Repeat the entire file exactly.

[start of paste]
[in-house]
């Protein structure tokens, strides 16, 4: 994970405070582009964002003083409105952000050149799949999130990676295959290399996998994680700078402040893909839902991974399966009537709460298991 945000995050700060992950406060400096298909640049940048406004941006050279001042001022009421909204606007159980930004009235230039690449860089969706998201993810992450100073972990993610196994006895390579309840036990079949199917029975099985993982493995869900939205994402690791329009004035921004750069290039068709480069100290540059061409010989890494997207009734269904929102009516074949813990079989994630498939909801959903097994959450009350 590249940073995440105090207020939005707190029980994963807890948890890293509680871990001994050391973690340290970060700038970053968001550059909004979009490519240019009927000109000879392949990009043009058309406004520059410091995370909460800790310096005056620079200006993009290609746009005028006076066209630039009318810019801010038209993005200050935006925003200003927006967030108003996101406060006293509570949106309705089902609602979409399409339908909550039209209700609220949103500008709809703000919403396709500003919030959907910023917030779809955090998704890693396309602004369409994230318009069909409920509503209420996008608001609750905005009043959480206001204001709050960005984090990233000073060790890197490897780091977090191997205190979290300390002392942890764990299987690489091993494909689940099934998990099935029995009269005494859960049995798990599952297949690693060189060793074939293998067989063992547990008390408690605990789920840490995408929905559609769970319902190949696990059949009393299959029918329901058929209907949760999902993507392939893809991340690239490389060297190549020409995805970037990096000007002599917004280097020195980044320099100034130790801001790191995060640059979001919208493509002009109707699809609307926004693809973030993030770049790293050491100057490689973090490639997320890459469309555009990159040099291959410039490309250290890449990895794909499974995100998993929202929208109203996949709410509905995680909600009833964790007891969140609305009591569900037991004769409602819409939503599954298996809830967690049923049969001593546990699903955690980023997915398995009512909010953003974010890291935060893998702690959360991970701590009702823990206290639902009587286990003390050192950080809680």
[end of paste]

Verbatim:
[in-house]
């Protein structure tokens, strides 16, 4: 994970405070582009964002003083409105952000050149799949999130990676295959290399996998994680700078402040893909839902991974399966009537709460298991 945000995050700060992950406060400096298909640049940048406004941006050279001042001022009421909204606007159980930004009235230039690449860089969706998201993810992450100073972990993610196994006895390579309840036990079949199917029975099985993982493995869900939205994402690791329009004035921004750069290039068709480069100290540059061409010989890494997207009734269904929102009516074949813990079989994630498939909801959903097994959450009350 590249940073995440105090207020939005707190029980994963807890948890890293509680871990001994050391973690340290970060700038970053968001550059909004979009490519240019009927000109000879392949990009043009058309406004520059410091995370909460800790310096005056620079200006993009290609746009005028006076066209630039009318810019801010038209993005200050935006925003200003927006967030108003996101406060006293509570949106309705089902609602979409399409339908909550039209209700609220949103500008709809703000919403396709500003919030959907910023917030779809955090998704890693396309602004369409994230318009069909409920509503209420996008608001609750905005009043959480206001204001709050960005984090990233000073060790890197490897780091977090191997205190979290300390002392942890764990299987690489091993494909689940099934998990099935029995009269005494859960049995798990599952297949690693060189060793074939293998067989063992547990008390408690605990789920840490995408929905559609769970319902190949696990059949009393299959029918329901058929209907949760999902993507392939893809991340690239490389060297190549020409995805970037990096000007002599917004280097020195980044320099100034130790801001790191995060640059979001919208493509002009109707699809609307926004693809973030993030770049790293050491100057490689973090490639997320890459469309555009990159040099291959410039490309250290890449990895794909499974995100998993929202929208109203996949709410509905995680909600009833964790007891969140609305009591569900037991004769409602819409939503599954298996809830967690049923049969001593546990699903955690980023997915398995009512909010953003974010890291935060893998702690959360991970701590009702823990206290639902009587286990003390050192950080809680």